written by: Finn Orfano•edited by: Amy Carson•updated: 10/30/2010
Twitter is one of the largest social media sites on the internet so it's not surprising that Twitter pranks are on the rise. This article takes a look at some famous Twitter pranks and their impact on the site.
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Have you ever been pranked on Twitter? The number of Twitter pranks, hoaxes and jokes is on the rise. This isn’t a big surprise considering the incredible popularity of this microblogging site. If you are a regular Twitter user then you probably have been exposed to some of the “vulgar trends" pranks, celebrity impersonators and fake death claims already. A few of them are even good for a laugh, or a minute of time on the evening news. Luckily, for most of us, the majority of Twitter pranks have been mischievous and humorous rather than malicious.
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Twitter: A Brief History
It’s impossible to be active on the Internet today and not know about Twitter. Twitter is a microblogging site that was introduced on the web in 2006. Although they had acquired several hundred users since it began, the site itself did not become popular until a 2007 SXSW festival. At the festival Twitter executives decided to broadcast tweets live on 60-inch plasma screens in the hallways of the conference. After that, the site's popularity took off and the amount of tweets tripled. Currently, Twitter is a huge social media outlet on the Internet and is used widely by celebrities, politicians, musicians and regular people. Consequently, the number of scandals, attacks and pranks have increased. In the past few years some Twitter pranks have even become big enough to be covered by the national, or world, news media.
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Kutcher VS Turner
Perhaps one of the most memorable and entertaining Twitter prank involved Ashton Kutcher and CNN anchor, Ted Turner. Ashton challenged Ted to see who would reach one million Twitter followers first. He suggested that the loser would donate 10,000 mosquito nets to charity and he promised to prank the newsman if he won. Their race was widely publicized across national and world news, which caused thousands of people to flock to the site. In the end, Ashton hit the million mark 30 minutes before Ted. He celebrated his victory by leaving eight hundred boxes of ding-dongs in front of Ted’s Montana Grill Ranch restaurant. Ashton later followed up this epic prank with a hilarious shot of his wife, Demi Moore, wearing a bikini and bending over. The text accompanying the tweet was something like “Shhh don’t tell my wife!" implying that Demi wasn’t aware of her bikini clad bottom being visible to millions of Twitter users.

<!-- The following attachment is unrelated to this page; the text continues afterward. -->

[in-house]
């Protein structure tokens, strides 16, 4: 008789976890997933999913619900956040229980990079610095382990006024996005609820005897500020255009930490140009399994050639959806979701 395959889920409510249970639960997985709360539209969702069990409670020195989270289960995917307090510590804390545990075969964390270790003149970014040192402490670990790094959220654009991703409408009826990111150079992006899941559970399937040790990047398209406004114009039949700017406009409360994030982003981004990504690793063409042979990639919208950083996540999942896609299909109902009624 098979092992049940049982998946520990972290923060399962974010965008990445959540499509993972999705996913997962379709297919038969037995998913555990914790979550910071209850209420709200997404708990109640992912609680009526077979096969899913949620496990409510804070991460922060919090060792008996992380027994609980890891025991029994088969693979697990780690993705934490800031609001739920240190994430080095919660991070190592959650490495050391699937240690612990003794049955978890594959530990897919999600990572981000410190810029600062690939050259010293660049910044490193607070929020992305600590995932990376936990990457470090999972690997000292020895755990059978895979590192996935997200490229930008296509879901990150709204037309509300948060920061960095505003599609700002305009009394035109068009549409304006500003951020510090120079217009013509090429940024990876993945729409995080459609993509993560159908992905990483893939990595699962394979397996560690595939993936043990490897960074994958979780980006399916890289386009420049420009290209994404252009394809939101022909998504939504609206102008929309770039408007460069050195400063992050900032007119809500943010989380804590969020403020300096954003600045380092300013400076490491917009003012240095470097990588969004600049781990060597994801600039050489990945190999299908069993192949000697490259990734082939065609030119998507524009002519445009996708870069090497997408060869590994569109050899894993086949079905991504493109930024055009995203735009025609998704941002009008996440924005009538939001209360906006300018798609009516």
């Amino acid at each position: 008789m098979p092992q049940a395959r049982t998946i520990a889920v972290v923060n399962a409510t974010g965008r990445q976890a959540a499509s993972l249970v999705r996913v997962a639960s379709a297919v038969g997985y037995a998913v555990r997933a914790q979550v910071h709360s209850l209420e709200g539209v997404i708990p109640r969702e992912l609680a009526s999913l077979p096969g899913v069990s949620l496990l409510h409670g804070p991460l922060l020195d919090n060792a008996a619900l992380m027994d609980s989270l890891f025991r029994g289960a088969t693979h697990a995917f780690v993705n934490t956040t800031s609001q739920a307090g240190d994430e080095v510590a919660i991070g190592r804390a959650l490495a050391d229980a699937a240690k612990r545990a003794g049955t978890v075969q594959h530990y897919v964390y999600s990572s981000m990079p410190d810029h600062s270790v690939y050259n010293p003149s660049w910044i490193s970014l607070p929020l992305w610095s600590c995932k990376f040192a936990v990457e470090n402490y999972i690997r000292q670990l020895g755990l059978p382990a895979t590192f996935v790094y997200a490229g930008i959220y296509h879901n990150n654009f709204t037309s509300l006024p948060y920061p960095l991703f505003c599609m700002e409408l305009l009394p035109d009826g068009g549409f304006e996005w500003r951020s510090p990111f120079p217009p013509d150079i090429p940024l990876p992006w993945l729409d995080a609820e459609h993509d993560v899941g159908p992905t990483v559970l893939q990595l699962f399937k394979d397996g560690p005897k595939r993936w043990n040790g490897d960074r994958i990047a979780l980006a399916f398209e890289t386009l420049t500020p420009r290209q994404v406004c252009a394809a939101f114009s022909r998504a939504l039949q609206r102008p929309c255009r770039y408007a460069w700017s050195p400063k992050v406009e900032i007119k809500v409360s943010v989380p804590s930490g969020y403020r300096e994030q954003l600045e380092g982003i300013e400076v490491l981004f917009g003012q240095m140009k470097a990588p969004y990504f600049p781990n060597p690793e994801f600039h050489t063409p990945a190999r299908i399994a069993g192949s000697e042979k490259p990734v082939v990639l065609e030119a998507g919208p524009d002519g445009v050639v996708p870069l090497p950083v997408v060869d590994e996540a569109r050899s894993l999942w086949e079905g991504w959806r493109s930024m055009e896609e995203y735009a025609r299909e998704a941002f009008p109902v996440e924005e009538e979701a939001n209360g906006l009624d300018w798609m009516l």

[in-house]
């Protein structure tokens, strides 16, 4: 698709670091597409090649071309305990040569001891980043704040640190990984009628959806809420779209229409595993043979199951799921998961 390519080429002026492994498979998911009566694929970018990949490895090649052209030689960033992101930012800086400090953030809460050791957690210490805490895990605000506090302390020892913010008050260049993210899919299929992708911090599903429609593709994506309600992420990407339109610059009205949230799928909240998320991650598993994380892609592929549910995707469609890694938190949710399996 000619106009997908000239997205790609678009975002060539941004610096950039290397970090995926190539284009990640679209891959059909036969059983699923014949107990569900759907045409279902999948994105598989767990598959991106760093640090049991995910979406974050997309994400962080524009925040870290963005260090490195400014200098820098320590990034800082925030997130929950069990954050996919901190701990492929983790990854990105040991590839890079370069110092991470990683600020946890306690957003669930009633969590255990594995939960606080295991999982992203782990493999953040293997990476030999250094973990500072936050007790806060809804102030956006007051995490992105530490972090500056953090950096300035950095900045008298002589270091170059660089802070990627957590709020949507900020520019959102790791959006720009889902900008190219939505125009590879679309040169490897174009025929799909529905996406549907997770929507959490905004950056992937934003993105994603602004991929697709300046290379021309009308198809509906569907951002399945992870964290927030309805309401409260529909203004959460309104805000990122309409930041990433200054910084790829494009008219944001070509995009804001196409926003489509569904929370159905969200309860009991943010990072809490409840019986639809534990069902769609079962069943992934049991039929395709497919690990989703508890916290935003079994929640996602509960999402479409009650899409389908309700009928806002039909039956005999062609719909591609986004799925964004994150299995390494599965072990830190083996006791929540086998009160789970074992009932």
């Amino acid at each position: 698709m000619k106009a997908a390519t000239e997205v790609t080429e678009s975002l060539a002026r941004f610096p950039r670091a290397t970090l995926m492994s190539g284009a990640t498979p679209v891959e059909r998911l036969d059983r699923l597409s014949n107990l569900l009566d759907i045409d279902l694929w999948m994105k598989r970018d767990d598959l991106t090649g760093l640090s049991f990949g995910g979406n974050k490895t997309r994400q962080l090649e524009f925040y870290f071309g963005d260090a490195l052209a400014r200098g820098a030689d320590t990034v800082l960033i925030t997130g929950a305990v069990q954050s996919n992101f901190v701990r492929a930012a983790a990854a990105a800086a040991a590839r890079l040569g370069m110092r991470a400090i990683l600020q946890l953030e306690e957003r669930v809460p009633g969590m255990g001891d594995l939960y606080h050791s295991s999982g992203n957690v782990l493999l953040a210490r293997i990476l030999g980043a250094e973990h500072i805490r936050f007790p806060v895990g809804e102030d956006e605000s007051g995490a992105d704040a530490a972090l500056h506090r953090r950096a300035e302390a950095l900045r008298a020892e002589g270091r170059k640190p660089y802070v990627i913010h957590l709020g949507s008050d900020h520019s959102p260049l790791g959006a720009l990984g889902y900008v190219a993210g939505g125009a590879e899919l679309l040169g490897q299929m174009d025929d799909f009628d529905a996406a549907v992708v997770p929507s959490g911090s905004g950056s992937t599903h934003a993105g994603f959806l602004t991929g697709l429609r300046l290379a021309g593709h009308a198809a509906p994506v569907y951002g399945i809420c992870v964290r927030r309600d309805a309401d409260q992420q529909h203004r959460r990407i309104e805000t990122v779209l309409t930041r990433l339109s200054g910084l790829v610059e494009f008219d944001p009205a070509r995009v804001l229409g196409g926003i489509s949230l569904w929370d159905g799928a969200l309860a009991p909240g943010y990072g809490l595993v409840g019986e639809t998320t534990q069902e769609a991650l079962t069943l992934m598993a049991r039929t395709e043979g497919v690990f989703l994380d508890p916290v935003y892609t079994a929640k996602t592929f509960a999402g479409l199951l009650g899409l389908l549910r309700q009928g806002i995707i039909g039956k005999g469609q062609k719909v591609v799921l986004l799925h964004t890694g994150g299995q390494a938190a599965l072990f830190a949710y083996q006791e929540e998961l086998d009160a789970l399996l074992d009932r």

At first glance the entire episode seemed a bit frivolous and silly, especially for the amount of coverage it received. However, the world malaria charity benefited by receiving 11,000 combined mosquito nets from both pranksters plus hundreds of thousands from other Twitter users. Ashton’s cute prank helped to demonstrated the power of social media around the world and increased the already growing popularity of Twitter. After that incident millions of people realized how powerful Twitter was as a tool for communication since it was one of the first times in history that a social media site featured so prominently on CNN.
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The great Twitter meltdown is an excellent example of harmless curiosity and mischievous pranksters getting out of hand. In September a Japanese developer discovered a flaw in Twitter’s homepage and wrote some code to exploit it by creating rainbow-colored tweets. This inspired a Norwegian programmer named Magnus Holm to create a worm that retweeted itself when someone hovered over it with their mouse. His worm managed to spread to nearly 200,000 users, and then began to snowball out of control. Other users began creating their own versions of the worm and some of them even linked to porn sites causing massive havoc and spam to invade Twitter and eventually leading to a massive meltdown of the site.
The Great Twitter Meltdown is a great example of a few normal people turning a harmless prank into something bigger. No one was hurt by this prank, the intent of the people involved was clearly not malicious but things easily got out of hand. Why is that…simple curiosity? Perhaps what they say about idle minds and curiosity killing cats has some merit! One thing is for certain; in the future our “human web" might be measured in tweets instead of degrees of separation. With millions of people existing only a few seconds of text from each other we might be headed for the greatest prank in history…or the biggest disaster.